The year 1556 in which Emperor Akbar ascended to the Mughal throne was considered as the base year to calculate the beginning of this new calendar year, and the year 1556 AD was corresponding with the Hijri year 936. Due to this conversion of the Lunar Hijri year to Solar Bangla year the different seasons of the year, and the crops harvesting months of the year fully matched with the solar calendar, i.e. with the newly introduced Bangla calendar. In the year 1585 AD Emperor Akbar promulgated his royal orders to introduce this new calendar as the revenue year or, in other words, as per the crops harvesting calendar.

It may be noted here that it was Emperor Akbar who named this country (Bangla/ Bengal) as ‘Sube Bangla’ and included this land as a part of his royal empire. Subedar Shahbaz Khan first introduced this Bangla calendar in ‘Sube Bangla’ and started collecting revenue based on this calendar.  The people of Bengal welcomed this new system not only for the advantage of paying taxes but also as a part of their daily life as if it was their own calendar.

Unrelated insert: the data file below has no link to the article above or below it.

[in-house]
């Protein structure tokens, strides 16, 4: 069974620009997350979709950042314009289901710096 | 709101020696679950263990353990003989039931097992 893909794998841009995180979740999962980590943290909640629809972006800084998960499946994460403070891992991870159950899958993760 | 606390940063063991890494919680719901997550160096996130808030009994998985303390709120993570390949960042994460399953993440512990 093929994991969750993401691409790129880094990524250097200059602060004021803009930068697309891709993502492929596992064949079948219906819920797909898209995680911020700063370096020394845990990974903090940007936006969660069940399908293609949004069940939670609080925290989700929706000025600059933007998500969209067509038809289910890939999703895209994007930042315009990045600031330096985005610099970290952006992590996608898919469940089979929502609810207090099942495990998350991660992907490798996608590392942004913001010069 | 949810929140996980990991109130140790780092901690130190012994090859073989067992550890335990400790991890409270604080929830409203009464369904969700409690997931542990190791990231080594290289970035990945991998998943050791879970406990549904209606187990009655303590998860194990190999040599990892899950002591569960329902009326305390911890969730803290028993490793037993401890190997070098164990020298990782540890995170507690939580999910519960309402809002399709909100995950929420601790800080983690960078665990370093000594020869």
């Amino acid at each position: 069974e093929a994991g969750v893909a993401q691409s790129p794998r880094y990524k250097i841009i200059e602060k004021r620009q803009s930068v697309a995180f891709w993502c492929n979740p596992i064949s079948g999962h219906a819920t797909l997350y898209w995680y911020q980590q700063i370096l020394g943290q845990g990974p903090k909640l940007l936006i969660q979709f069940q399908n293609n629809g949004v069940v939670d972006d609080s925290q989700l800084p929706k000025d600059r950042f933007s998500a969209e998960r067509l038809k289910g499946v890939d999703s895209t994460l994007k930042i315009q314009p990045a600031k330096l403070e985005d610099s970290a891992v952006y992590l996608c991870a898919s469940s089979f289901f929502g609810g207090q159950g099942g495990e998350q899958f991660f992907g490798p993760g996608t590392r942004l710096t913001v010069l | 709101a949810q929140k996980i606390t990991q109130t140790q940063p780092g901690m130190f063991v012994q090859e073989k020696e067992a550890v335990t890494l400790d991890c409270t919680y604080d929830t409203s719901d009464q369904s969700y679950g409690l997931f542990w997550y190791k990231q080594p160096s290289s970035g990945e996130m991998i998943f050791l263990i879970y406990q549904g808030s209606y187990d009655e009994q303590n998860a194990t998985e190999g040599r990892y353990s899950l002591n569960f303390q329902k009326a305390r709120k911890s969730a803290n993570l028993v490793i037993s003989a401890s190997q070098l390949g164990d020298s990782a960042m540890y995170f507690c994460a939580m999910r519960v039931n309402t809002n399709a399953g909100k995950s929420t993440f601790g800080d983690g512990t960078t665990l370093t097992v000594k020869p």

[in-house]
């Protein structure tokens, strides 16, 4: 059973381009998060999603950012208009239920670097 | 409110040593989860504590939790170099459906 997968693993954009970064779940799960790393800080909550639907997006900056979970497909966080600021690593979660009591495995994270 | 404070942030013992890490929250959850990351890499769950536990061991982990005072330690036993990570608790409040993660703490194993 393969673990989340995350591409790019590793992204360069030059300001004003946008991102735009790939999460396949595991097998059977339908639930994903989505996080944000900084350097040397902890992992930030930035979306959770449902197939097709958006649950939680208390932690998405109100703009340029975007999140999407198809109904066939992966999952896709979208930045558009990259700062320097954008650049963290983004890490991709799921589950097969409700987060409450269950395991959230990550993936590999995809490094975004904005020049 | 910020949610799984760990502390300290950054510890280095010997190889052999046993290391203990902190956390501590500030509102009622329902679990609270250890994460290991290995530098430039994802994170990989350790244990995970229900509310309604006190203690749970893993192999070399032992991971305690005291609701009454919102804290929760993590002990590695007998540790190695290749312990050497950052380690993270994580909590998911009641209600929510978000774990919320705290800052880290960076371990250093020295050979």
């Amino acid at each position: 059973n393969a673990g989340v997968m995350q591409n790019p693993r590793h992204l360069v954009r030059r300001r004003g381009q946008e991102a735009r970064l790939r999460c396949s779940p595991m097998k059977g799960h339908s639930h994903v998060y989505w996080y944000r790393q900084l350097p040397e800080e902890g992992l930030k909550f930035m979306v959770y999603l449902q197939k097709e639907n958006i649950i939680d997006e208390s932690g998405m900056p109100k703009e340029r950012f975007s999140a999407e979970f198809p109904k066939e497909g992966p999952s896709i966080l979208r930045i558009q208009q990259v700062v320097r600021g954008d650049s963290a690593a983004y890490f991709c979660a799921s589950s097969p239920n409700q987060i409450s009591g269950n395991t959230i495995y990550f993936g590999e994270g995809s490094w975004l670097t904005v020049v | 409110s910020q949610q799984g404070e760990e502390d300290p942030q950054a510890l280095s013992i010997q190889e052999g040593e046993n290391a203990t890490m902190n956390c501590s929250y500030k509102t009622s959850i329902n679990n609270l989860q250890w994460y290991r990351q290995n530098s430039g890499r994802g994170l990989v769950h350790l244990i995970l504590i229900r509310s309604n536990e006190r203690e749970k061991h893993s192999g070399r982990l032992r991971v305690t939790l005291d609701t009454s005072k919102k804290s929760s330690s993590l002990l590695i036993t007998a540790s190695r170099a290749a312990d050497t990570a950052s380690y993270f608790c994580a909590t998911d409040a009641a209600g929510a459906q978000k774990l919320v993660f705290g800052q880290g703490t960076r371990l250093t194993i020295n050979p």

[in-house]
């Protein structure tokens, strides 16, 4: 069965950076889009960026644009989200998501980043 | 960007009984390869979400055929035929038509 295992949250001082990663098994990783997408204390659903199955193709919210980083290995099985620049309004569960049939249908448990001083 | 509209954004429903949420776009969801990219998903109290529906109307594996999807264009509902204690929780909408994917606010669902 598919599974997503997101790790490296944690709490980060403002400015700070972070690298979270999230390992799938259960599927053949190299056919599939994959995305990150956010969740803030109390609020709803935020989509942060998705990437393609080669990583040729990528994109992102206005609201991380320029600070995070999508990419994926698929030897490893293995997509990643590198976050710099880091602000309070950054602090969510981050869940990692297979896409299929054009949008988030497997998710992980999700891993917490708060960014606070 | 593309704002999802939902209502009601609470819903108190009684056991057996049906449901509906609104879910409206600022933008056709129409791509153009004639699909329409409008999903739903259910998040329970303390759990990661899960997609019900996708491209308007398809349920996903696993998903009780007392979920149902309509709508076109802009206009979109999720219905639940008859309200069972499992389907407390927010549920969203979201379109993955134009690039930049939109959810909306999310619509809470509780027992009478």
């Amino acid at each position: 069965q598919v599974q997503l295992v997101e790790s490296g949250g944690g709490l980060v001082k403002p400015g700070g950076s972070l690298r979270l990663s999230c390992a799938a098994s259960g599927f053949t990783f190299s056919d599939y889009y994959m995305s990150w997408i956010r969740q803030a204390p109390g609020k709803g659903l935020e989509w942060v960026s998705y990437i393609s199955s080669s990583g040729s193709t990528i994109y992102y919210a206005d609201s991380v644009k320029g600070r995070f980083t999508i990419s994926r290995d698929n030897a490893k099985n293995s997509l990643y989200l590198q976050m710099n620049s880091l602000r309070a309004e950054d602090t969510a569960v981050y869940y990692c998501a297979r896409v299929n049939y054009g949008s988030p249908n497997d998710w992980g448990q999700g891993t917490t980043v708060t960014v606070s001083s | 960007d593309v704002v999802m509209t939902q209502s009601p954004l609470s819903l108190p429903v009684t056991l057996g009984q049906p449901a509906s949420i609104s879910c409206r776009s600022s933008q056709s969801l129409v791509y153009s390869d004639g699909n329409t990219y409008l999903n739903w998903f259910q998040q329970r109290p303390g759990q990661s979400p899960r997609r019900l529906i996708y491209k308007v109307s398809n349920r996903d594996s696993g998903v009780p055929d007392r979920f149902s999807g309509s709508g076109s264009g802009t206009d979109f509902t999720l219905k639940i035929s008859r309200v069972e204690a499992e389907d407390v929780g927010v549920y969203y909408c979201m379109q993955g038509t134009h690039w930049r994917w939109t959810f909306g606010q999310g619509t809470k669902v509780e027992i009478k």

It is worthwhile to note that the names of the different Bangla months used in the newly introduced Bangla/Solar year calendar were derived from the names of the months used in Saka Era (Shokabdo) calendar. A new year under the Saka Era begins on the first day of the month of Chaitra, while in the newly introduced Bangla Era the Bangla New year starts from the first day of the month of Baishakh, which is the first day of the second month of the Saka Era.